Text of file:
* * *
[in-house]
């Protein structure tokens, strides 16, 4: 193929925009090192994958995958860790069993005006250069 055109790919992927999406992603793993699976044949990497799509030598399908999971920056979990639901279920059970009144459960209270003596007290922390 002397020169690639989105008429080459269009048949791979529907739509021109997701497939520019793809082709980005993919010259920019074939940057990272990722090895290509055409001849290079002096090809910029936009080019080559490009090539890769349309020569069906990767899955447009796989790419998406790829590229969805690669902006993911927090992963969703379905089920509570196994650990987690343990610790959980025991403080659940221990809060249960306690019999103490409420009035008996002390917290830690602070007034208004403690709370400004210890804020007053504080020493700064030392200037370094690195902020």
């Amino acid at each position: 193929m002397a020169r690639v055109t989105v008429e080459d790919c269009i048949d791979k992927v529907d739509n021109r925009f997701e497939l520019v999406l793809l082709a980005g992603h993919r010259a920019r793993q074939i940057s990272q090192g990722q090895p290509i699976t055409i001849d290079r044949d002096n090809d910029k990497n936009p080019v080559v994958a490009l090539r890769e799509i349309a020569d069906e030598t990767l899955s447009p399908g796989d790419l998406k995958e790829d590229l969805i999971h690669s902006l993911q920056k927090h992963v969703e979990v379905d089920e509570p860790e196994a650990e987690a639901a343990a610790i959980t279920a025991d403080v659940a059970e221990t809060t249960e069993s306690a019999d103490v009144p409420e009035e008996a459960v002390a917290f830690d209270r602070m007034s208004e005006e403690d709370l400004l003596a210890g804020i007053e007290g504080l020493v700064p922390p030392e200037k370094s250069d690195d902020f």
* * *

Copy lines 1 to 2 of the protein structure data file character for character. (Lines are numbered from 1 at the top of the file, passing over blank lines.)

[in-house]
């Protein structure tokens, strides 16, 4: 193929925009090192994958995958860790069993005006250069 055109790919992927999406992603793993699976044949990497799509030598399908999971920056979990639901279920059970009144459960209270003596007290922390 002397020169690639989105008429080459269009048949791979529907739509021109997701497939520019793809082709980005993919010259920019074939940057990272990722090895290509055409001849290079002096090809910029936009080019080559490009090539890769349309020569069906990767899955447009796989790419998406790829590229969805690669902006993911927090992963969703379905089920509570196994650990987690343990610790959980025991403080659940221990809060249960306690019999103490409420009035008996002390917290830690602070007034208004403690709370400004210890804020007053504080020493700064030392200037370094690195902020």